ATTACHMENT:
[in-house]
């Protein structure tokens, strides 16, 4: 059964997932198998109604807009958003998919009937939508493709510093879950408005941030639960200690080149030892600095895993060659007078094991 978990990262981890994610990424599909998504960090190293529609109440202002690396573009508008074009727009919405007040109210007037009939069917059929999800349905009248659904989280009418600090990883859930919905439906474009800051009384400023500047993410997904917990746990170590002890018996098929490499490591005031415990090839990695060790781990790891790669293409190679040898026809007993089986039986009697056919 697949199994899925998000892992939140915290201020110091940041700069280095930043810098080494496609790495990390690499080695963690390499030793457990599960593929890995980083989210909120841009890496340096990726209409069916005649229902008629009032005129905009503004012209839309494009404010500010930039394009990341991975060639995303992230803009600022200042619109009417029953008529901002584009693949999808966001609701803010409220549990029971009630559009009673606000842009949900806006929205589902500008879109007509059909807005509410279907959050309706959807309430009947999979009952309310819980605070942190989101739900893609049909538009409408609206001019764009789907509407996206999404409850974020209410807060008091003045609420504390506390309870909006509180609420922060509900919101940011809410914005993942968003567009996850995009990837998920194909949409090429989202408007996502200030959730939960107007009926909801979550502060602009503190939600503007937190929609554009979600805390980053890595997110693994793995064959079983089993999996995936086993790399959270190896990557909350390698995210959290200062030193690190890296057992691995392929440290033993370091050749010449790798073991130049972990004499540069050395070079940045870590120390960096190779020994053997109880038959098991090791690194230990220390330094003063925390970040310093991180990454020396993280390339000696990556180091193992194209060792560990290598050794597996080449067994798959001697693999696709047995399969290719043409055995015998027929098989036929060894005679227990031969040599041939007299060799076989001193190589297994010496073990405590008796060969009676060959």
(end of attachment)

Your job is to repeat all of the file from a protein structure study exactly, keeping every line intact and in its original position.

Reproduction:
[in-house]
């Protein structure tokens, strides 16, 4: 059964997932198998109604807009958003998919009937939508493709510093879950408005941030639960200690080149030892600095895993060659007078094991 978990990262981890994610990424599909998504960090190293529609109440202002690396573009508008074009727009919405007040109210007037009939069917059929999800349905009248659904989280009418600090990883859930919905439906474009800051009384400023500047993410997904917990746990170590002890018996098929490499490591005031415990090839990695060790781990790891790669293409190679040898026809007993089986039986009697056919 697949199994899925998000892992939140915290201020110091940041700069280095930043810098080494496609790495990390690499080695963690390499030793457990599960593929890995980083989210909120841009890496340096990726209409069916005649229902008629009032005129905009503004012209839309494009404010500010930039394009990341991975060639995303992230803009600022200042619109009417029953008529901002584009693949999808966001609701803010409220549990029971009630559009009673606000842009949900806006929205589902500008879109007509059909807005509410279907959050309706959807309430009947999979009952309310819980605070942190989101739900893609049909538009409408609206001019764009789907509407996206999404409850974020209410807060008091003045609420504390506390309870909006509180609420922060509900919101940011809410914005993942968003567009996850995009990837998920194909949409090429989202408007996502200030959730939960107007009926909801979550502060602009503190939600503007937190929609554009979600805390980053890595997110693994793995064959079983089993999996995936086993790399959270190896990557909350390698995210959290200062030193690190890296057992691995392929440290033993370091050749010449790798073991130049972990004499540069050395070079940045870590120390960096190779020994053997109880038959098991090791690194230990220390330094003063925390970040310093991180990454020396993280390339000696990556180091193992194209060792560990290598050794597996080449067994798959001697693999696709047995399969290719043409055995015998027929098989036929060894005679227990031969040599041939007299060799076989001193190589297994010496073990405590008796060969009676060959």